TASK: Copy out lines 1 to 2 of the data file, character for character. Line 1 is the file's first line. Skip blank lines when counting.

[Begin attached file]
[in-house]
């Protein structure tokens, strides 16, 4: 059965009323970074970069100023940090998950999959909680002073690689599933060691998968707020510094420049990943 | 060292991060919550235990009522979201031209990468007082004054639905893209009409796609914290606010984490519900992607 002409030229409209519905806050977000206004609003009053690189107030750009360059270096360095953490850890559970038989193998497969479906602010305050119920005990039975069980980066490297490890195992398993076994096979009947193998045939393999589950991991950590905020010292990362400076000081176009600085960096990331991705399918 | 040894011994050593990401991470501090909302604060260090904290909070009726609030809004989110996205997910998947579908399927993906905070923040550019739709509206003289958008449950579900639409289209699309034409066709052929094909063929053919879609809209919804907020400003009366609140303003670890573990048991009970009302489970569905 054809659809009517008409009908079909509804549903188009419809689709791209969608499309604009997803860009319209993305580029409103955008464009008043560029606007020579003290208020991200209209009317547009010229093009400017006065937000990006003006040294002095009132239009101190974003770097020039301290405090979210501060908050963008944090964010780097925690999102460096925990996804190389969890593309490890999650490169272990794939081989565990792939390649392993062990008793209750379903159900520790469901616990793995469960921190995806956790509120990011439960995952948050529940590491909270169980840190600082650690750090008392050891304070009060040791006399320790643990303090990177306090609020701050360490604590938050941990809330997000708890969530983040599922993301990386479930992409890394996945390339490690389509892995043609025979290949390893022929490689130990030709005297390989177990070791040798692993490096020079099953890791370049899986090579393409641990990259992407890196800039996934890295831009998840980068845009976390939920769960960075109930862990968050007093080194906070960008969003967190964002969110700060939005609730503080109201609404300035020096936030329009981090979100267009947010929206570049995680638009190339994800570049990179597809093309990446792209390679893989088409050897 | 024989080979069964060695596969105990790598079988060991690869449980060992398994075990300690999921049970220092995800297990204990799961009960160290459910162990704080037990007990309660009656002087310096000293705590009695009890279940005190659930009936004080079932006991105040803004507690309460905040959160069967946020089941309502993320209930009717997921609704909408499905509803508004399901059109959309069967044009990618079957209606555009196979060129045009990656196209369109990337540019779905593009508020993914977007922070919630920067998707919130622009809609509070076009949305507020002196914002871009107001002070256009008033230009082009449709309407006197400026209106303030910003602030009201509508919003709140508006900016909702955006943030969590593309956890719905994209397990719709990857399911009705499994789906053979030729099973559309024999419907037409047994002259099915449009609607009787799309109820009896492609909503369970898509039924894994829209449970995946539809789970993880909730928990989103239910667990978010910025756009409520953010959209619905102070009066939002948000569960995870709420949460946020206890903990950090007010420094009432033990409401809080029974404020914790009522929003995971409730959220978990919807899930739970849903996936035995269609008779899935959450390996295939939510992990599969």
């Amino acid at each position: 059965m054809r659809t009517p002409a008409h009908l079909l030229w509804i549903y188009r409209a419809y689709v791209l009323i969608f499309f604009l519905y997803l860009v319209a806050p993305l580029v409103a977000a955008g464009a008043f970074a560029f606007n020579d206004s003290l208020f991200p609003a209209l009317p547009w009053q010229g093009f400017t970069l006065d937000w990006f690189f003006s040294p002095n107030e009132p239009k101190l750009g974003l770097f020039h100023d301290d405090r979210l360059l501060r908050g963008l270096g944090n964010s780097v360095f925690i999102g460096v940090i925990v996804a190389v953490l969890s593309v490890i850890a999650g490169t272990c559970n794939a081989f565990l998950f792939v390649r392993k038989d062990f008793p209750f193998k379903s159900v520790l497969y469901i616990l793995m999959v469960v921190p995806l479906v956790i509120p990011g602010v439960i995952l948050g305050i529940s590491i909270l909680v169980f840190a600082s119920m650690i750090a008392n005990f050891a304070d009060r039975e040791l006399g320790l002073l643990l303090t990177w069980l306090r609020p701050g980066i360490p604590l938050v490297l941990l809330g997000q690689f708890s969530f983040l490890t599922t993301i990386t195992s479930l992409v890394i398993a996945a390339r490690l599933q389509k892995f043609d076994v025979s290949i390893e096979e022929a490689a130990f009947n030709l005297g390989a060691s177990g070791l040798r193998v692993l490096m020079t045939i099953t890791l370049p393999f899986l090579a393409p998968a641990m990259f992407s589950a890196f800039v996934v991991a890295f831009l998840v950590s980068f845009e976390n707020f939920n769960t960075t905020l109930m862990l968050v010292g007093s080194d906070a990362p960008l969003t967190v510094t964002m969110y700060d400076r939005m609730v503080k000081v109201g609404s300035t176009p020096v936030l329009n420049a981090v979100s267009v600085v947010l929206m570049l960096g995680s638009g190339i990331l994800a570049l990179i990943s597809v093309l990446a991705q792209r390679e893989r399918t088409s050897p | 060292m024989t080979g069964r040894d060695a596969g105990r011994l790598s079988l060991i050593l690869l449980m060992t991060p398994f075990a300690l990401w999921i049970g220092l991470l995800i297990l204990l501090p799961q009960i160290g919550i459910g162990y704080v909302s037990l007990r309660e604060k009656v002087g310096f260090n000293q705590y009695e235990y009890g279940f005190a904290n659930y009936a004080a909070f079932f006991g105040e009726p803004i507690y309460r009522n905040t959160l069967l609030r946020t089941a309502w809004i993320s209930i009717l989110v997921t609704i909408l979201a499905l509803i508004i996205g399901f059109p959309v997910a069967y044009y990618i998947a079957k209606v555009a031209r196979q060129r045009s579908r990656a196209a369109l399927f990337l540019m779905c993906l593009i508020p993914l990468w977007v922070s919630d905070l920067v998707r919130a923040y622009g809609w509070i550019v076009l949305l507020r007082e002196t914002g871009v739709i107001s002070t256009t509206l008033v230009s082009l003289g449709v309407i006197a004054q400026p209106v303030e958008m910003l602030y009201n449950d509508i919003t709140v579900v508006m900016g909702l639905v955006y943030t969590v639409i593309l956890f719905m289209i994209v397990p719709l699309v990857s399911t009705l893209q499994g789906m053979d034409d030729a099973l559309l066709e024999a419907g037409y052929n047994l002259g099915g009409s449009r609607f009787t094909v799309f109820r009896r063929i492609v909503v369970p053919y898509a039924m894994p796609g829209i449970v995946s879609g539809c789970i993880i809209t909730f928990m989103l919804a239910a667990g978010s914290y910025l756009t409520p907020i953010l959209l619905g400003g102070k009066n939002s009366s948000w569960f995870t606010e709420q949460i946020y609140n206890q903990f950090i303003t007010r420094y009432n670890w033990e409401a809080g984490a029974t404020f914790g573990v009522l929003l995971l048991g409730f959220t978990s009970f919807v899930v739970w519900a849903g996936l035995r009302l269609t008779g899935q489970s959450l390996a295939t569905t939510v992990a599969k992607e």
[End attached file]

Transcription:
[in-house]
């Protein structure tokens, strides 16, 4: 059965009323970074970069100023940090998950999959909680002073690689599933060691998968707020510094420049990943 | 060292991060919550235990009522979201031209990468007082004054639905893209009409796609914290606010984490519900992607 002409030229409209519905806050977000206004609003009053690189107030750009360059270096360095953490850890559970038989193998497969479906602010305050119920005990039975069980980066490297490890195992398993076994096979009947193998045939393999589950991991950590905020010292990362400076000081176009600085960096990331991705399918 | 040894011994050593990401991470501090909302604060260090904290909070009726609030809004989110996205997910998947579908399927993906905070923040550019739709509206003289958008449950579900639409289209699309034409066709052929094909063929053919879609809209919804907020400003009366609140303003670890573990048991009970009302489970569905 054809659809009517008409009908079909509804549903188009419809689709791209969608499309604009997803860009319209993305580029409103955008464009008043560029606007020579003290208020991200209209009317547009010229093009400017006065937000990006003006040294002095009132239009101190974003770097020039301290405090979210501060908050963008944090964010780097925690999102460096925990996804190389969890593309490890999650490169272990794939081989565990792939390649392993062990008793209750379903159900520790469901616990793995469960921190995806956790509120990011439960995952948050529940590491909270169980840190600082650690750090008392050891304070009060040791006399320790643990303090990177306090609020701050360490604590938050941990809330997000708890969530983040599922993301990386479930992409890394996945390339490690389509892995043609025979290949390893022929490689130990030709005297390989177990070791040798692993490096020079099953890791370049899986090579393409641990990259992407890196800039996934890295831009998840980068845009976390939920769960960075109930862990968050007093080194906070960008969003967190964002969110700060939005609730503080109201609404300035020096936030329009981090979100267009947010929206570049995680638009190339994800570049990179597809093309990446792209390679893989088409050897 | 024989080979069964060695596969105990790598079988060991690869449980060992398994075990300690999921049970220092995800297990204990799961009960160290459910162990704080037990007990309660009656002087310096000293705590009695009890279940005190659930009936004080079932006991105040803004507690309460905040959160069967946020089941309502993320209930009717997921609704909408499905509803508004399901059109959309069967044009990618079957209606555009196979060129045009990656196209369109990337540019779905593009508020993914977007922070919630920067998707919130622009809609509070076009949305507020002196914002871009107001002070256009008033230009082009449709309407006197400026209106303030910003602030009201509508919003709140508006900016909702955006943030969590593309956890719905994209397990719709990857399911009705499994789906053979030729099973559309024999419907037409047994002259099915449009609607009787799309109820009896492609909503369970898509039924894994829209449970995946539809789970993880909730928990989103239910667990978010910025756009409520953010959209619905102070009066939002948000569960995870709420949460946020206890903990950090007010420094009432033990409401809080029974404020914790009522929003995971409730959220978990919807899930739970849903996936035995269609008779899935959450390996295939939510992990599969």